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PORT MORESBY, Papua New Guinea (March 26, 2001 - The National/PINA Nius Online)---Papua New Guinea vanilla growers are going into West Papua's provincial capital, Jayapura, to sell their produce - risking arrest by Indonesian police for illegal entry.

A source from the Foreign Affairs Department in Port Moresby, who declined to be identified, said up to 20 Papua New Guineans cross the border by road weekly to sell vanilla at exceptionally high prices.

"Some are earning up to US$ 100 per kilogram (2.2046 pounds)," said a Sandaun provincial government commerce division officer based in the border town of Vanimo, who requested anonymity. PNG buyers are only offering between K 50 (US$ 15.55) to K 60 (US$ 18.66) per kilogram of vanilla.

"We have people coming from as far away as Maprik and Wosera in East Sepik province," he said.

"Up to 20 people go through the immigration checkpoint every week with about 500 kg to 600 kg of vanilla. This is big stuff and it is big money," he said.

"What we have are just official figures. There are many who do not have passports and visas. They just sneak through."

The Foreign Affairs source said several Papua New Guineans went on a boat loaded with vanilla from Wewak to Vanimo and then crossed over to Jayapura under the cover of darkness two weeks ago. However, they were intercepted by the Indonesian military and ordered to return to Vanimo.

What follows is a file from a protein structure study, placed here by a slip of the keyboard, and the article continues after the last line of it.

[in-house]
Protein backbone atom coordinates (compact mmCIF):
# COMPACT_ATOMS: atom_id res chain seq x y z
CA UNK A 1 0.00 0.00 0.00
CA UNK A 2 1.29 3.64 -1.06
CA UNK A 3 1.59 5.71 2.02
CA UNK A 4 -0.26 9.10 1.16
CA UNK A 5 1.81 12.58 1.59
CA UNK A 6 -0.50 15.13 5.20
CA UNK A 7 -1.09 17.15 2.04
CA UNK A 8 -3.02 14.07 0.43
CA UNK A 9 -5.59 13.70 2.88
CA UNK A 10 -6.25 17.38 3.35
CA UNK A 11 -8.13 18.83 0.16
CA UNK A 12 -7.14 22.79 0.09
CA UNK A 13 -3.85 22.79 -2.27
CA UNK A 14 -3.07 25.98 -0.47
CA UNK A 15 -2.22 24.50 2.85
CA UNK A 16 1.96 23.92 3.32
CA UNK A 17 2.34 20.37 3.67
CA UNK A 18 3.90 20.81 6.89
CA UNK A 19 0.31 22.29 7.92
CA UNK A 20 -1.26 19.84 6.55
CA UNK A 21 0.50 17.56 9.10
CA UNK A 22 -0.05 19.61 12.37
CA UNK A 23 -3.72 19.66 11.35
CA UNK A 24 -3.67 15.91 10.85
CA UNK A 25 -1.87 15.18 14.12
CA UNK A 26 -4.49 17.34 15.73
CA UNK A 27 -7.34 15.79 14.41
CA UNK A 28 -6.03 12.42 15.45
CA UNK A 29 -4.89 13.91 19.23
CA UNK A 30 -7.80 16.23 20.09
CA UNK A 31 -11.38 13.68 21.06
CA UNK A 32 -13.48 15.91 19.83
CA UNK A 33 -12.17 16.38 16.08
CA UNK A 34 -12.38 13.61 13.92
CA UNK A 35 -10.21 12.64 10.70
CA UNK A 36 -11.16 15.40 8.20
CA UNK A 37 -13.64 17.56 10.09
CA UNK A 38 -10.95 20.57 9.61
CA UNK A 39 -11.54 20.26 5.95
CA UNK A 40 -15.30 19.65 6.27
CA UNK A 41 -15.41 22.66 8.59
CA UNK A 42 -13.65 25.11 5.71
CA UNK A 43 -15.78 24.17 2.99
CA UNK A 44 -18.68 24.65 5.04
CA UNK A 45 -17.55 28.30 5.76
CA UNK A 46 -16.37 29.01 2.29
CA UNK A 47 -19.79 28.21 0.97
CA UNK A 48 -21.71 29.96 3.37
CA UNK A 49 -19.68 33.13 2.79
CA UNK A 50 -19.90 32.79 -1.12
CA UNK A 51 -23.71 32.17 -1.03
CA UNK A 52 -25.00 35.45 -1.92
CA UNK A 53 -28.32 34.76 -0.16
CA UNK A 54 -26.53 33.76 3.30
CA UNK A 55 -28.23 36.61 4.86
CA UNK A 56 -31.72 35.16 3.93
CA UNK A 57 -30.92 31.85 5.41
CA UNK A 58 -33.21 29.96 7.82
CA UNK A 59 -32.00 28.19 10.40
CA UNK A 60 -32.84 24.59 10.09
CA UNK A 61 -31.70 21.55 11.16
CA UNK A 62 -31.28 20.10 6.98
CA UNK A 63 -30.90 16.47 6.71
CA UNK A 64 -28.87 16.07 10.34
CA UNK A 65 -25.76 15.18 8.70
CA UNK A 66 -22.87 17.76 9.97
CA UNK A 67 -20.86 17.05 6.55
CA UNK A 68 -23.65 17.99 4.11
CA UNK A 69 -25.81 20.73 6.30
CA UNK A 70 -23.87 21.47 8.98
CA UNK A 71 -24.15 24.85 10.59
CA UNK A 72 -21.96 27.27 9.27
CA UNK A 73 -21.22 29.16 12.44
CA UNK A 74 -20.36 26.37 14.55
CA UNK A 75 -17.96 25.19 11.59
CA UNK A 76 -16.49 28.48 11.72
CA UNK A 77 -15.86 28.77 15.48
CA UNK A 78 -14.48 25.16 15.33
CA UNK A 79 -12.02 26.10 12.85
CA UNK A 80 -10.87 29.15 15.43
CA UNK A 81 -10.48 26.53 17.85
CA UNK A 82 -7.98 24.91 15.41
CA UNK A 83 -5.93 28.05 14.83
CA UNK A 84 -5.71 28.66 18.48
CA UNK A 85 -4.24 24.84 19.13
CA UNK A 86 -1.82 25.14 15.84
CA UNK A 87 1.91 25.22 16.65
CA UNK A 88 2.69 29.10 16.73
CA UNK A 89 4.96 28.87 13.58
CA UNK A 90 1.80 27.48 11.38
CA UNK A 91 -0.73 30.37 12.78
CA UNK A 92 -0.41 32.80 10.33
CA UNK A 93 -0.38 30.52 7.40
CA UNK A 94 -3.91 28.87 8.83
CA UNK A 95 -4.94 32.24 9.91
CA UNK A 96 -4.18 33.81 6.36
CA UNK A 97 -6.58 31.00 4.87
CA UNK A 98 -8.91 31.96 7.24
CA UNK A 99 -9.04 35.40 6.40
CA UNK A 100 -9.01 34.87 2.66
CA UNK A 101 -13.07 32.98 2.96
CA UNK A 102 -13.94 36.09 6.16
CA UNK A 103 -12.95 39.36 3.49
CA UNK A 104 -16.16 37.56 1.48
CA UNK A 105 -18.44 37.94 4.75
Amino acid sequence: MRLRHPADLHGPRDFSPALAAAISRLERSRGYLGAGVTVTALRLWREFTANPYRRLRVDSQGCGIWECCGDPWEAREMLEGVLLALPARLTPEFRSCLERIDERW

The boat -- owned by a Mr. Kapai from Kreer village in Wewak -- had ferried some Maprik vanilla sellers. Also onboard were other well-known Wewak identities.

The Foreign Affairs source said the boat returned to Vanimo and sought proper entry visas before crossing over the border to sell the produce.

One Gulf province man, who did not want his name published, has taken up residence in Jayapura and commutes between PNG and Indonesia.

He told The National that he had identified some 42 vanilla buyers in Bali and Jakarta. He buys the product and sells directly to buyers there.

"There are even better prices outside Jayapura and they are paying in U.S. dollars," he said.

He returned to Port Moresby last week with some fishing nets that he purchased in Indonesia for his relatives in Lese Oalai village. He said the vanilla trade is big business, adding that marijuana could also be involved.

For additional reports from The National, go to PACIFIC ISLANDS REPORT News/Information Links: Newspapers/The National (Papua New Guinea).

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